b. 1984, Gugulethu, South Africa
Lives and works in Cape Town, South Africa
Lhola Amira was born in 1984 in Gugulethu, South Africa; she currently lives and works in Cape Town. The artist Lhola Amira was borne from the body of curator and academic Khanyisile Mbongwa, both Womxn share a plural existence, co-habiting the same body. In essence, Lhola Amira highlights new manifestations of inequality. Her practice speaks of the survival of Black individuals, in particular Black Womxn, in a world dominated by white women and white men. Khanyisile Mbongwa is a founding member of both, the artist collective Gugulective and Vasiki Creative Citizens. She recently completed an Inter-disciplinary Masters Degree in Performance Art, Public Art and Public Spheres at the University of Cape Town (UCT) in affiliation with the Institute of Creative Arts (ICA).
Central to Lhola Amira’s practice are gestures toward collective healing, emanating from an examination of the wound left by colonisation and systematic discrimination, as well as it’s continued weeping. She addresses the demand from the present to engage with the past and the future. With Black history in mind, Lhola Amira subverts the gaze on Black Bodies; the gaze to the “stage”, the pedestal and the spectacle of performance by calling her practice ‘Appearance’. The embodiment of ‘Appearance’ draws from Southern African Nguni spiritualism, that denotes plural existences in one body -Lhola Amira shares a body with Khanyisile Mbongwa- as well as an understanding of the Zulu notion of Ukuvela which contextualises an individuals’ existence in relation to collective historical and future narratives.
Confronting the historical and contemporary precarity of Blackness, ‘Appearance’ acts as an emancipatory practice moving from Black Bodies that perform to Black Bodies that ‘Appear’ on their own terms. In this sense, a Black Body that ‘Appears’ is imbued with POWER-the power to be, to protest, to imagine, to dream, to subvert, to laugh, to drink wine, to self-actualise. Lhola Amira’s works translate into film, photography and installation. A residue of her ‘Appearances’ are the arresting images and films that reiterate her engagements with past and contemporary history. Lhola Amira problematizes the spectacle-spectator relationship as there is no pre-conceived show to see, no script, or stage direction- instead there is purposeful embodied ‘presence’ and the gestural. These gestures, within de-colonial practice, position ‘Appearance’ in accordance to critical subaltern agency and the contestation of cultural value systems which have been monopolised by colonial hierarchies.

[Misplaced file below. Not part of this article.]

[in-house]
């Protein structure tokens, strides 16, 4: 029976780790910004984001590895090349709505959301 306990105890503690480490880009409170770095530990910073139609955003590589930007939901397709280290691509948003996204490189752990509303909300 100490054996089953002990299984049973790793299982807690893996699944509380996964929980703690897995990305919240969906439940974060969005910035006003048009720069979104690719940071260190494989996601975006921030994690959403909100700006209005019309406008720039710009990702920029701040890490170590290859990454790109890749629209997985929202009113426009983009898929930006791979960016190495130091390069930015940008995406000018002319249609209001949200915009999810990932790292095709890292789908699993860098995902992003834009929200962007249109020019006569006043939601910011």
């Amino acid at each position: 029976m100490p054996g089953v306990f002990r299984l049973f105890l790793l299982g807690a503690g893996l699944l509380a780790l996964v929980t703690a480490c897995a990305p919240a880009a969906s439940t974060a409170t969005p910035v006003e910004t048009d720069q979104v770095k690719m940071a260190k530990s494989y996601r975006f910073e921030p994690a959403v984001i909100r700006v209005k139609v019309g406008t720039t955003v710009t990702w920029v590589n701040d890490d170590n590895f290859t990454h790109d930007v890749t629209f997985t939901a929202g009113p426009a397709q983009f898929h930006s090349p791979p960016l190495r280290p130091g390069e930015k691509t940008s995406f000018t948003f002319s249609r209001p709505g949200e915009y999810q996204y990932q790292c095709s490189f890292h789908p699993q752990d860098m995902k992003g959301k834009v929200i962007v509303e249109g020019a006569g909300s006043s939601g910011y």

Lhola Amira was awarded the AiRS (Artist in Residence Skövde Art Museum) residency in Skövde, in 2017. Earlier residencies include participation at the Jiwar Creation and Society in Barcelona, Spain in 2015, and at Vasl Artists’ Collective in Islamabad, Pakistan in 2010. Lhola Amira has made numerous solo appearances both locally and abroad. In 2017 the artist presented her solo show at SMAC Gallery in Stellenbosch titled Looking for Ghana & The Red Suitcase as well as LAGOM: Breaking Bread with The Self-Righteous at SMAC Gallery in Cape Town. In addition, Lhola Amira made three appearances in Bloemfontein, South Africa, entitled
29 ̊ 06’S 26 ̊ 13’E ̊ as part of her most recent project. Her short-film by the same title was selected for screening in Gothenburg; Sweden at the Götenborg Film Festival in early 2018. Lhola Amira was selected to present within the SOLO Section, curated by Nontobeko Ntombela, at the Investec Cape Town Art Fair in 2018, at the Cape Town International Convention Centre (CTICC) in Cape Town, South Africa.
Lhola Amira’s work forms part of numerous public and private collections such as: The Zeitz Museum of Contemporary Art Africa (MOCAA), in Cape Town, South Africa; Skövde Konstshall, in Skövde Sweden; the Tiroche DeLeon Collection, Gibraltar; and the Iziko South African National Gallery, in Cape Town, South Africa.
Amira recently hosted her solo exhibition ‘SINKING: Xa Sinqamla Unxubo‘ at SMAC Gallery in Cape Town, South Africa.
Lhola Amira is included in the 33rd São Paulo Biennial, Affective Affinities, curated by Gabriel Pérez
Article by Kabali-Kagwa in Mail and Guardian, 19 January 2018: SS Mendi ritual breaks new ground – PDF
Article by Astrid Gebhardt in The Lake magazine, February 2017: Lhola Amira Appears – PDF
Interview by Siyavuya Khaya in Vukani Newspaper, February 2017: Gugulethu artist tackles social issues in post-colonial era – PDF
Review by Thuli Gamedze in Cape Times, March 2017: Amira’s political take on Ghana – PDF